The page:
Foreign Minister Avigdor Liberman, whose comments on Iran – unlike those of Steinitz – are not as closely coordinated with Netanyahu, said Israeli officials have spoken enough about the issue, and now it is time to make a decision.
“Our message is clear,” he said in an Israel Radio interview.
“In the final analysis we are responsible for our fate, and the Israeli government is responsible for the citizens of Israel, and we have to make decisions without a connection to the position of the world. I have said more than once: ‘if you want to shoot, shoot, don’t talk.’” Israeli leaders must realize they cannot avoid making a decision on Iran by looking for someone else to bail them out, he said. “We don’t always need to look at someone else and say they are to blame, or they need to make the decisions.
The responsibility is on us. It is possible to make a decision, this way or that.”
Throughout the interview, however, Liberman gave no indication of what decision he thought the government should make regarding possible military action against Iran.
In a related development, European Union foreign policy chief Catherine Ashton will continue leading nuclear negotiations with Iran until a deal is reached, even if the November deadline is missed, she said on Monday.
Ashton’s five-year term as EU foreign policy chief ends at the end of this month, and she had said she would stay on as nuclear negotiator until November 24, the deadline for reaching a long-term settlement.
Asked if she would continue beyond that date if necessary, she told reporters at an EU foreign ministers’ meeting in Luxembourg: “I have been asked to carry on until it’s done.”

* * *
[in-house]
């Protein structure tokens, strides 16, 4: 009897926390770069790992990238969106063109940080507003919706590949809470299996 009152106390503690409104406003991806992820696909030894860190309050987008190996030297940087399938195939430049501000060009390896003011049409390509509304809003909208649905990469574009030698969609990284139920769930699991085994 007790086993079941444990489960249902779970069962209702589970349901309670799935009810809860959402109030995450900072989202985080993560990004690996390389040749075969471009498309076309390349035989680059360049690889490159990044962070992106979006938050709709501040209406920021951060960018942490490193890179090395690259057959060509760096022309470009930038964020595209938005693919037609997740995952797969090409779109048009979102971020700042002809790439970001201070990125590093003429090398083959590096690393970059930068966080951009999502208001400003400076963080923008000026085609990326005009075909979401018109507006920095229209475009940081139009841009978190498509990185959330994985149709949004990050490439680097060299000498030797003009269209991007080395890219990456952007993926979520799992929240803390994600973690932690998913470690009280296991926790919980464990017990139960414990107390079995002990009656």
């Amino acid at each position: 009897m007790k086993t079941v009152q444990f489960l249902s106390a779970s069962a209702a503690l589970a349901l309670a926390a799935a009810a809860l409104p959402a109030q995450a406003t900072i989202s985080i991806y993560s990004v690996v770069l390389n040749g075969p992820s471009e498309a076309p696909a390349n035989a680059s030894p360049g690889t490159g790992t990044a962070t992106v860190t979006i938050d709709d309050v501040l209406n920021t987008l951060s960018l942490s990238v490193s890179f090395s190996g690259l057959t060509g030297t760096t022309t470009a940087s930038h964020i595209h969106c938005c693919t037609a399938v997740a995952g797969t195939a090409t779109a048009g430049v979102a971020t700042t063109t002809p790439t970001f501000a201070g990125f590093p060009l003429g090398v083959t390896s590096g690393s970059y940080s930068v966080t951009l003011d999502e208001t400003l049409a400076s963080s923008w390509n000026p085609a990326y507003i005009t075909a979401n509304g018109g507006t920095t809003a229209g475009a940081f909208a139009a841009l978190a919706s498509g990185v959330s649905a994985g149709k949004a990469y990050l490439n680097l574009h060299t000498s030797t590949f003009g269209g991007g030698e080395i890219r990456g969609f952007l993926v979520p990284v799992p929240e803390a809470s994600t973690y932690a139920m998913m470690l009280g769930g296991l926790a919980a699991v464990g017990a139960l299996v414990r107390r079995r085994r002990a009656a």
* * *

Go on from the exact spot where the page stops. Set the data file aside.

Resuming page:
Steinitz, at a press briefing last month, addressed the approaching end of Ashton’s tenure, saying the Iranians may believe that since Ashton is leaving, and since she has been a leading figure in the negotiations, “she may have extra motivation to conclude a deal – whether it is a good deal or a bad deal – and this is problematic. I hope this is not the case.”
Steinitz said he hoped Ashton “can be honest enough with herself to say that maybe there isn’t a deal, that a deal would be nice, but let’s not deceive ourselves.”
Meanwhile, Meretz chairwoman Zehava Gal-On accused Netanyahu on Monday of deluding the public by exaggerating the Iranian threat in order to cover up his failures in the diplomatic and economic arenas.
“The solution to the Iranian question revolves around enlisting international support and strengthening the status of Israel in the international community through cooperation with the states acting against the Iranian nuclear threat,” she said. “Instead, Israel is running away from the peace process and is on a collision course with the Europeans and the Americans.”
Officials in the Prime Minister’s Office rejected Gal-On’s charges.
Meanwhile on Monday, a monthly UN atomic agency report, seen by Reuters, said Iran is meeting its commitments under the temporary deal with the world powers.
It said Iran had diluted more than 4,100 kg. of uranium enriched to a fissile concentration of up to 2% down to the level of natural uranium.
This was one of the additional steps Iran agreed to undertake when the six-month accord that took effect early this year was extended by four months in July.
In addition, Iran since July had used 17.1 kg. of 20% uranium in oxide form to manufacture fuel for a research reactor, the report said.
Jerusalem Post staff and Reuters contributed to this report.